According to the ACS recommendations, the decision for screening should be made only after providing information on the risks and benefits of prostate cancer screening to the patient. The criteria for screening discussion for prostate cancer is given in Table 1.0.
Table 1.0. American Cancer Society (ACS) Recommendations for Prostate Cancer Early Detection:
|50 years||Average risk||All men|
|45 years||High risk||African Americans and other men who have a first-degree relative diagnosed with prostate cancer at an age younger than 65 years.|
|40 years||High risk||African Americans and other men who have more than one first-degree relative diagnosed with prostate cancer at an early age.|
Age, however, is not the only decision-making factor for screening. The overall health of the patient is equally important to be considered. If prostate cancer is not found as a result of the first screening, the time interval for future screening is as follows:
- PSA of < 5 ng/mL requires re-testing every 2 years.
- PSA equal to higher than 5 ng/mL requires re-testing every year.
Men, whose life expectancy is not more than a decade and have no symptoms of prostate cancer, should not be offered the screening tests as they are not likely to benefit.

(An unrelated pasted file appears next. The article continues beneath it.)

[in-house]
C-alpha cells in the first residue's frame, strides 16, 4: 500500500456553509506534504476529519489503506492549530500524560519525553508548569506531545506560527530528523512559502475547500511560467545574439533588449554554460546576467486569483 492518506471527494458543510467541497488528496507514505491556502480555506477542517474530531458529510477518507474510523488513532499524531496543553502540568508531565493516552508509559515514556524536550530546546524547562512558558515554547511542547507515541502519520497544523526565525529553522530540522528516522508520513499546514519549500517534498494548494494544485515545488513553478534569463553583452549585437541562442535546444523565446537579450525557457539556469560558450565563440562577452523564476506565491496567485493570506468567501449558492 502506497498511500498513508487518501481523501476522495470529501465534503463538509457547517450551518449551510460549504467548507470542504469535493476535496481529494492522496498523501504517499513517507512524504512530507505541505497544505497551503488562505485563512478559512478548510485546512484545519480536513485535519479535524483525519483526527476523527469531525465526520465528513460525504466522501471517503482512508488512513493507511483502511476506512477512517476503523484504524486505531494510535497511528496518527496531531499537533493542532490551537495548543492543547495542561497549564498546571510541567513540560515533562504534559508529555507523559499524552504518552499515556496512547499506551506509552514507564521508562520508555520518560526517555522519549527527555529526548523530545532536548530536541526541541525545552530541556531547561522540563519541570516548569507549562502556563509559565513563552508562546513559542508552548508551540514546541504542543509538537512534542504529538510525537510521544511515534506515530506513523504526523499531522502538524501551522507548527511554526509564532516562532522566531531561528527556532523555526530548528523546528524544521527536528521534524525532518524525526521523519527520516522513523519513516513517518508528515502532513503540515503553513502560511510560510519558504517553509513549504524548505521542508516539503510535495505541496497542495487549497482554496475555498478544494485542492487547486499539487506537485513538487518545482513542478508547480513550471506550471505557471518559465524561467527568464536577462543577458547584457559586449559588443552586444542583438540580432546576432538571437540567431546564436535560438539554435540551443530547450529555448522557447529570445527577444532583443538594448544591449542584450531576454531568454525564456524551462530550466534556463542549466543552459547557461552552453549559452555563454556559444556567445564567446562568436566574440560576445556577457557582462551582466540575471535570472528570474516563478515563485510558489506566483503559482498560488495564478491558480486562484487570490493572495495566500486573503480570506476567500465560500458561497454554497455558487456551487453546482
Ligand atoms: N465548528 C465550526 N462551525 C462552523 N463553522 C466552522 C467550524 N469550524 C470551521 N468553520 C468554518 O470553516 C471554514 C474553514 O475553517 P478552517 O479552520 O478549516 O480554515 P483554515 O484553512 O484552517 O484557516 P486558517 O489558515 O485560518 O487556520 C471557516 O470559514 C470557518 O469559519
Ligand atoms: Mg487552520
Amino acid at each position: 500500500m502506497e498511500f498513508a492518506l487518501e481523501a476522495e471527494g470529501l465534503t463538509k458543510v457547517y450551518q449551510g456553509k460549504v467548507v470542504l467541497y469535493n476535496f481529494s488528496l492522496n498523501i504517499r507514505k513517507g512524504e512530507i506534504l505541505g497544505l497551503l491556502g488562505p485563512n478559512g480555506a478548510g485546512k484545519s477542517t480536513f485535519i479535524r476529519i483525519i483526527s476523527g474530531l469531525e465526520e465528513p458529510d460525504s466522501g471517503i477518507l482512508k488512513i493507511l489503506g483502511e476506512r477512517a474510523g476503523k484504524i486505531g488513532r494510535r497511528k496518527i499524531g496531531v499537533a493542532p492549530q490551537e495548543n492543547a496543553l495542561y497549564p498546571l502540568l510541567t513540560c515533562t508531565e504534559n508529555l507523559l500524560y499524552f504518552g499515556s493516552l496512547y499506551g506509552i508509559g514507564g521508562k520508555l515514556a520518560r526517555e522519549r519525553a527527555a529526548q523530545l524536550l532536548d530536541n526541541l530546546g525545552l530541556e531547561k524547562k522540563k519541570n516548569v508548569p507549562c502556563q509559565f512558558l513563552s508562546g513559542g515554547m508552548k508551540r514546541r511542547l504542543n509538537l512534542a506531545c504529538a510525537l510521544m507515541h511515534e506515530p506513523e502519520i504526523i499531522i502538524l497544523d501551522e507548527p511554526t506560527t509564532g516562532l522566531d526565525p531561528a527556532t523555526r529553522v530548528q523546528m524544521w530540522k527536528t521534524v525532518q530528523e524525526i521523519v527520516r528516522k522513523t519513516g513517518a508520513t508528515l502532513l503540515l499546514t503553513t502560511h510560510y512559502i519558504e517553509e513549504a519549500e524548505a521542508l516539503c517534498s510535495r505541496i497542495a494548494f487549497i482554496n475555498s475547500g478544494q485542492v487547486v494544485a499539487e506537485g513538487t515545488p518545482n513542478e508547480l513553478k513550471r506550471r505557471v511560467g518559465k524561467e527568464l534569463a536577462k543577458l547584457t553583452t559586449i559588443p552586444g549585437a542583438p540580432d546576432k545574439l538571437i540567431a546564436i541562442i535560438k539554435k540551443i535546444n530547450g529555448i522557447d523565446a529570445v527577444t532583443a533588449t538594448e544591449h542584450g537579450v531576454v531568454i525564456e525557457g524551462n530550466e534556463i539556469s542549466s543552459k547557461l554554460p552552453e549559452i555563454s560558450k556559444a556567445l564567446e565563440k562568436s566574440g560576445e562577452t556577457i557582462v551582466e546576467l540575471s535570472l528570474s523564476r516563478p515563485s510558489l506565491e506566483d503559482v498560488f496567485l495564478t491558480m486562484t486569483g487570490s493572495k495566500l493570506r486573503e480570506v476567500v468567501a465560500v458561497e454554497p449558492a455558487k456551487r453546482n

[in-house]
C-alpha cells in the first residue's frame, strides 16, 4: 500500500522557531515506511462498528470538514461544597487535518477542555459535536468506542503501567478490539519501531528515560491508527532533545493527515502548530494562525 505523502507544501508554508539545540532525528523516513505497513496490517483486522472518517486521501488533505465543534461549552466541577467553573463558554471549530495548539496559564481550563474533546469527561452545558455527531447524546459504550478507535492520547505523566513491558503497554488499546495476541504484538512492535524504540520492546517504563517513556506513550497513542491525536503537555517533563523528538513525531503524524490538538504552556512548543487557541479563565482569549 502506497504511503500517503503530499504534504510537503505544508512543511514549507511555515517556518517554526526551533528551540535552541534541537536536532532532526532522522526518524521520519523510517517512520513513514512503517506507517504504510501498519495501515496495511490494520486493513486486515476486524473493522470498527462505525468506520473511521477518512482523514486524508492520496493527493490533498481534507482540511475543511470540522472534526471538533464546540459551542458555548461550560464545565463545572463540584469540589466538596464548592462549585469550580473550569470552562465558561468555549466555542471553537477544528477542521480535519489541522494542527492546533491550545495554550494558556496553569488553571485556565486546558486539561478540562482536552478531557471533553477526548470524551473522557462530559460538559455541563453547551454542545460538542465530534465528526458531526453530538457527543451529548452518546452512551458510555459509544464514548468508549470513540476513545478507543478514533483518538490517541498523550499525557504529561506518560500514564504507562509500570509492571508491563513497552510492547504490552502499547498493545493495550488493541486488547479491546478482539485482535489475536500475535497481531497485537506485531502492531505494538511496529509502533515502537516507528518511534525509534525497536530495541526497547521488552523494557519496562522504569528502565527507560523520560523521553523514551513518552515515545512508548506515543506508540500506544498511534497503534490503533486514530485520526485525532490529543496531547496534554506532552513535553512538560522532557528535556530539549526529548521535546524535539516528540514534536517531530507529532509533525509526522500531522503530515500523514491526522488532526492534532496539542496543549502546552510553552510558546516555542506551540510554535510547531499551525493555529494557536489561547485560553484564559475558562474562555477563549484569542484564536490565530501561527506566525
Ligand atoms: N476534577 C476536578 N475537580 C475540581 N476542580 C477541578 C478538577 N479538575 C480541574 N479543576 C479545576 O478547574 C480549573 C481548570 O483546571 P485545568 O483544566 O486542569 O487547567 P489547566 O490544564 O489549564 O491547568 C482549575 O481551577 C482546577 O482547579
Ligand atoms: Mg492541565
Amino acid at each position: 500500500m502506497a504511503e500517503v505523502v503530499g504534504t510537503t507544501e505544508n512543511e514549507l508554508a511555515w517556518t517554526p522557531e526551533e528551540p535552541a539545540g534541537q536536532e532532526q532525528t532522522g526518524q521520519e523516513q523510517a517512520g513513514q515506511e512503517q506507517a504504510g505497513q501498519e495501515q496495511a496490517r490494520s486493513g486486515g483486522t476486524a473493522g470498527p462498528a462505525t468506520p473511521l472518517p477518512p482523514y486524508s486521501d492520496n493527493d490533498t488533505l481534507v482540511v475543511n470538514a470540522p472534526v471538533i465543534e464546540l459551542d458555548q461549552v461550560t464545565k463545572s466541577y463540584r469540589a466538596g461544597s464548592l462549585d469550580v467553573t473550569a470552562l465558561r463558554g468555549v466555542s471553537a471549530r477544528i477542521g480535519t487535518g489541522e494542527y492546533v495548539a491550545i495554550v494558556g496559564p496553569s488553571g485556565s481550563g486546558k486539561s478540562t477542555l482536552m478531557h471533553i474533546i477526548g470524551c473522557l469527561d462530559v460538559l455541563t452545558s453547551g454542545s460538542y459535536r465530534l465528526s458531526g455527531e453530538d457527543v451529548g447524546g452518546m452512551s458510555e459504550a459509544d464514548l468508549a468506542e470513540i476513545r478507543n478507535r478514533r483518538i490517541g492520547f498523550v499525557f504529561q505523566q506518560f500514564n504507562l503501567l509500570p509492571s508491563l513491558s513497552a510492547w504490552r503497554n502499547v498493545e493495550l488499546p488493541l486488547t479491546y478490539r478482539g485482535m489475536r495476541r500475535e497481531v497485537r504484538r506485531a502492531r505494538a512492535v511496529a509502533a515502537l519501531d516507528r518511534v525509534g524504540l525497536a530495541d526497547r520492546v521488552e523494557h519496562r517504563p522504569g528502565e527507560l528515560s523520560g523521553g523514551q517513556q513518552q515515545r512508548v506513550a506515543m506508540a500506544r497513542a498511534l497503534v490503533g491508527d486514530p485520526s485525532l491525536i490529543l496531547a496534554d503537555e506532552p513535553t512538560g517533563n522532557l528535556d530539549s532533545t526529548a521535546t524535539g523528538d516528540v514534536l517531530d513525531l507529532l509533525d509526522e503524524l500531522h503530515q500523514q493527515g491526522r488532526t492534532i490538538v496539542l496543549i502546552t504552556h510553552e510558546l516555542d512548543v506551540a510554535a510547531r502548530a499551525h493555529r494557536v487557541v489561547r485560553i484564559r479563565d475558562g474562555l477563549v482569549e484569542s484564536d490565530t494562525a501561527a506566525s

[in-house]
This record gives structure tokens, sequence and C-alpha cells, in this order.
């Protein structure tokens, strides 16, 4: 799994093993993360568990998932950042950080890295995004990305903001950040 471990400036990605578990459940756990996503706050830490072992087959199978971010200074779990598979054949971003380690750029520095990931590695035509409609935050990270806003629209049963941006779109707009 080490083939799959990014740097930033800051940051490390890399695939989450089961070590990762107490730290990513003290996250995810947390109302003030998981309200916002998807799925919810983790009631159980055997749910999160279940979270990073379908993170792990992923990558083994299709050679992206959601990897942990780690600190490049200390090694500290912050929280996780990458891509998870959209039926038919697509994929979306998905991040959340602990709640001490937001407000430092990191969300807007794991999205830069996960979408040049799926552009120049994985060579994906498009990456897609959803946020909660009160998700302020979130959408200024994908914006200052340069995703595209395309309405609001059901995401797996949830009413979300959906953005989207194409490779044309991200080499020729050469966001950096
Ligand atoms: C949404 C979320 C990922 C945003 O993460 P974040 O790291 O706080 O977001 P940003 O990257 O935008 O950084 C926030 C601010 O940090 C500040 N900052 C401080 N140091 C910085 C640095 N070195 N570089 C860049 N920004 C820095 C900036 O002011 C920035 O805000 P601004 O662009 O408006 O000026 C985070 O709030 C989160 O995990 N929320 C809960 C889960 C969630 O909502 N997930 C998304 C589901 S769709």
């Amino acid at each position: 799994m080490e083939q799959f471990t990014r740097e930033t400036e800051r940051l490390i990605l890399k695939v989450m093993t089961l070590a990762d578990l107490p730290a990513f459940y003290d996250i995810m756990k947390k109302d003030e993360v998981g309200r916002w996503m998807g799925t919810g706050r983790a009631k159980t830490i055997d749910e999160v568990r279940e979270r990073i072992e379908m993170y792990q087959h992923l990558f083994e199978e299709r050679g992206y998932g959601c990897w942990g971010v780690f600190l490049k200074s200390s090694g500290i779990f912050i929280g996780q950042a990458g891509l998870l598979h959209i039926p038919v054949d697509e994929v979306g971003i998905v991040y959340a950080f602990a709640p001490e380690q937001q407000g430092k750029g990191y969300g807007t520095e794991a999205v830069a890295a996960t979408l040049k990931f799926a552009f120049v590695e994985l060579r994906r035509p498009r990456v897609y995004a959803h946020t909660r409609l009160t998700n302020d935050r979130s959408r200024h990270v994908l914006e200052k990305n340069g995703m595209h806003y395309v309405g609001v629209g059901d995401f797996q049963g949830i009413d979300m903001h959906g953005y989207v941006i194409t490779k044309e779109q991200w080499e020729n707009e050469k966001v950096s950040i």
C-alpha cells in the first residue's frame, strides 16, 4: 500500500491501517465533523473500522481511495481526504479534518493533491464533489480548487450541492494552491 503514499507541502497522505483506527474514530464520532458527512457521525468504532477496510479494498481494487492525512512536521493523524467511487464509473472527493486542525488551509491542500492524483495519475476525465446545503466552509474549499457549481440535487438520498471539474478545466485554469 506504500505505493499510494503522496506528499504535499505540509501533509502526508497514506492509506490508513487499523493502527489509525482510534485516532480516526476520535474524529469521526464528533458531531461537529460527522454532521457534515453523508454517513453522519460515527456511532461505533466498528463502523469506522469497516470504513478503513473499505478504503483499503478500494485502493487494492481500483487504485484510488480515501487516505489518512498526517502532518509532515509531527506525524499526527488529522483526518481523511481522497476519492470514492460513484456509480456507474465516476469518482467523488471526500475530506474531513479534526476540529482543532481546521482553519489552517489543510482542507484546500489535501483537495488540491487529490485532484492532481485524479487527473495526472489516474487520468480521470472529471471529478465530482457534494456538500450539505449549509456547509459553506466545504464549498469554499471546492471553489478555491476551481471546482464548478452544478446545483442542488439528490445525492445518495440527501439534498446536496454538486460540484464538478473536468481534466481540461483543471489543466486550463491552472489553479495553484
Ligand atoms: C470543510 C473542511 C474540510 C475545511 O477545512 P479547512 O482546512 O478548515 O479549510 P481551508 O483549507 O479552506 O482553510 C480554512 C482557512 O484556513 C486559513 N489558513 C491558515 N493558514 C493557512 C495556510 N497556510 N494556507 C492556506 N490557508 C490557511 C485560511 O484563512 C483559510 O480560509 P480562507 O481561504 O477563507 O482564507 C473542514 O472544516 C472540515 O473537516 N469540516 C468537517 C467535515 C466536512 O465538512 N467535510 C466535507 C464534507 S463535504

The decision for a screening test is based on the baseline history of the patient and physical examination. Baseline history includes family history, medications, and a history of the prostate disease or a screening test performed prior to the present visit. The pros and cons of screening must be discussed with the patient. Digital rectal examination (DRE) is carried out before PSA testing.
If DRE yields normal results, the following criteria are to be followed:
Baseline PSA testing if the man is between 45 – 49 years old.
- If PSA levels are below 1.0 ng/mL, re-testing is required at 2 – 4 year intervals.
- If PSA levels are equal to, or higher than 1.0 ng/mL, annual or bi-annual re-testing is recommended.